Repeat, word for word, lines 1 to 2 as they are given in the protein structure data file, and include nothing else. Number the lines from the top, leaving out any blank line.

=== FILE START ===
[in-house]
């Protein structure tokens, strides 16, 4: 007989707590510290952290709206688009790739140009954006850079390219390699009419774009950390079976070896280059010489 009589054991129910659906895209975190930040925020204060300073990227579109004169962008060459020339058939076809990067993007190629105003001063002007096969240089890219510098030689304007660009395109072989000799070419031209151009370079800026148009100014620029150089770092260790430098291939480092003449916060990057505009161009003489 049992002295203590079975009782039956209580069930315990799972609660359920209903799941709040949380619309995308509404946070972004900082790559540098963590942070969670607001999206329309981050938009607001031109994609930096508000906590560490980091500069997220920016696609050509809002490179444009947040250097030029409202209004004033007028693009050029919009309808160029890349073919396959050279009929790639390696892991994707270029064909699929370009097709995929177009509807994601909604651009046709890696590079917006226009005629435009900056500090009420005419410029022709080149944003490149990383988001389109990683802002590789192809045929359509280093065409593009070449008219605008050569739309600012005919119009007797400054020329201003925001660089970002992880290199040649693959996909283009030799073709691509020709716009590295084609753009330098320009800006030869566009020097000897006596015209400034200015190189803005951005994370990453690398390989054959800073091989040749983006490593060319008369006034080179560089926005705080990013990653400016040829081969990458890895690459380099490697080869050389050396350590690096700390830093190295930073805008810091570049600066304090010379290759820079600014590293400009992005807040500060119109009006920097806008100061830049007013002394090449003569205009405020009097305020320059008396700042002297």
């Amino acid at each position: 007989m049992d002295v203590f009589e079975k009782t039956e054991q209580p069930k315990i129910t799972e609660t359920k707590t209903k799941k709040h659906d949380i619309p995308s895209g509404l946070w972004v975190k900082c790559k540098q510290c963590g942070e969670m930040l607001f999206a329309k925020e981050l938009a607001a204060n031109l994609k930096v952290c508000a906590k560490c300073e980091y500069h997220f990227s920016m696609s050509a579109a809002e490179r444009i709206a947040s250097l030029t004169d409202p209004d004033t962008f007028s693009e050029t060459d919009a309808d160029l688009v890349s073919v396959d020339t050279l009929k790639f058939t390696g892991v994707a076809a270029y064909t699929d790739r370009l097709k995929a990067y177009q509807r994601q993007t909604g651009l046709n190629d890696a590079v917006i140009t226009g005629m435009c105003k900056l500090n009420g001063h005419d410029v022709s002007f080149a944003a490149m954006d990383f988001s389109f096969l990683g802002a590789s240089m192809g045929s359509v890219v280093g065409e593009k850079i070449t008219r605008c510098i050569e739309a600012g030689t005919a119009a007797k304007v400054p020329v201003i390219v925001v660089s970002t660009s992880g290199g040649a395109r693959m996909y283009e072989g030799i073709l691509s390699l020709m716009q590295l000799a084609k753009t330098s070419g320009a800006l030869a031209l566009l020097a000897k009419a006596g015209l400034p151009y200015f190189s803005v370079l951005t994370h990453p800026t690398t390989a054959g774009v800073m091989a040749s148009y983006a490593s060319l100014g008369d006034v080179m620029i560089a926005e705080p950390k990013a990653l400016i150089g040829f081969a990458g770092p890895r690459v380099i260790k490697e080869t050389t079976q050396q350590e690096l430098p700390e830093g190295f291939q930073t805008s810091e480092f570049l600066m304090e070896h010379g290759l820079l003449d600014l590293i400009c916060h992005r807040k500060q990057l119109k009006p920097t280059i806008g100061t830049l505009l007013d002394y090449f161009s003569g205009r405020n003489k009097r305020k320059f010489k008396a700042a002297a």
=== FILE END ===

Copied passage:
[in-house]
């Protein structure tokens, strides 16, 4: 007989707590510290952290709206688009790739140009954006850079390219390699009419774009950390079976070896280059010489 009589054991129910659906895209975190930040925020204060300073990227579109004169962008060459020339058939076809990067993007190629105003001063002007096969240089890219510098030689304007660009395109072989000799070419031209151009370079800026148009100014620029150089770092260790430098291939480092003449916060990057505009161009003489 049992002295203590079975009782039956209580069930315990799972609660359920209903799941709040949380619309995308509404946070972004900082790559540098963590942070969670607001999206329309981050938009607001031109994609930096508000906590560490980091500069997220920016696609050509809002490179444009947040250097030029409202209004004033007028693009050029919009309808160029890349073919396959050279009929790639390696892991994707270029064909699929370009097709995929177009509807994601909604651009046709890696590079917006226009005629435009900056500090009420005419410029022709080149944003490149990383988001389109990683802002590789192809045929359509280093065409593009070449008219605008050569739309600012005919119009007797400054020329201003925001660089970002992880290199040649693959996909283009030799073709691509020709716009590295084609753009330098320009800006030869566009020097000897006596015209400034200015190189803005951005994370990453690398390989054959800073091989040749983006490593060319008369006034080179560089926005705080990013990653400016040829081969990458890895690459380099490697080869050389050396350590690096700390830093190295930073805008810091570049600066304090010379290759820079600014590293400009992005807040500060119109009006920097806008100061830049007013002394090449003569205009405020009097305020320059008396700042002297």